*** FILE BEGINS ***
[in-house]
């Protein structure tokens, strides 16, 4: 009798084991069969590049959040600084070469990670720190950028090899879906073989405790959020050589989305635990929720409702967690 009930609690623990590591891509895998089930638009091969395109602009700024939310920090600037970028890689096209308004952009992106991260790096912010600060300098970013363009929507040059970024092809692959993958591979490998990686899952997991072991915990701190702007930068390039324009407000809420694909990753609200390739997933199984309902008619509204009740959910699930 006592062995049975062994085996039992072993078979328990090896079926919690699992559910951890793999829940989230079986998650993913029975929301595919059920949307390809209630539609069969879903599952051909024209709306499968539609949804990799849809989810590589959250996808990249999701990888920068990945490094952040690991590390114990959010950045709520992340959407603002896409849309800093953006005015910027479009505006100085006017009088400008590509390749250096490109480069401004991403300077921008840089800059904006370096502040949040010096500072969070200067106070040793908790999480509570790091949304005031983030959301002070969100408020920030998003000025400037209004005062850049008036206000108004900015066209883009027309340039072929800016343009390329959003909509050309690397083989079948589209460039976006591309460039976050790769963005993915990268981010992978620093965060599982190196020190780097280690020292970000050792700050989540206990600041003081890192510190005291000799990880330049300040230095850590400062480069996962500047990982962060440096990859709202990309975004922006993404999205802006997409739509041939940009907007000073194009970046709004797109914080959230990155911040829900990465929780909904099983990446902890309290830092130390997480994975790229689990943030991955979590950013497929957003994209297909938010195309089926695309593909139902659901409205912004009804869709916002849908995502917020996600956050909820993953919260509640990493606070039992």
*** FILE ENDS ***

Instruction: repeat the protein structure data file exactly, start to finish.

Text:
[in-house]
């Protein structure tokens, strides 16, 4: 009798084991069969590049959040600084070469990670720190950028090899879906073989405790959020050589989305635990929720409702967690 009930609690623990590591891509895998089930638009091969395109602009700024939310920090600037970028890689096209308004952009992106991260790096912010600060300098970013363009929507040059970024092809692959993958591979490998990686899952997991072991915990701190702007930068390039324009407000809420694909990753609200390739997933199984309902008619509204009740959910699930 006592062995049975062994085996039992072993078979328990090896079926919690699992559910951890793999829940989230079986998650993913029975929301595919059920949307390809209630539609069969879903599952051909024209709306499968539609949804990799849809989810590589959250996808990249999701990888920068990945490094952040690991590390114990959010950045709520992340959407603002896409849309800093953006005015910027479009505006100085006017009088400008590509390749250096490109480069401004991403300077921008840089800059904006370096502040949040010096500072969070200067106070040793908790999480509570790091949304005031983030959301002070969100408020920030998003000025400037209004005062850049008036206000108004900015066209883009027309340039072929800016343009390329959003909509050309690397083989079948589209460039976006591309460039976050790769963005993915990268981010992978620093965060599982190196020190780097280690020292970000050792700050989540206990600041003081890192510190005291000799990880330049300040230095850590400062480069996962500047990982962060440096990859709202990309975004922006993404999205802006997409739509041939940009907007000073194009970046709004797109914080959230990155911040829900990465929780909904099983990446902890309290830092130390997480994975790229689990943030991955979590950013497929957003994209297909938010195309089926695309593909139902659901409205912004009804869709916002849908995502917020996600956050909820993953919260509640990493606070039992």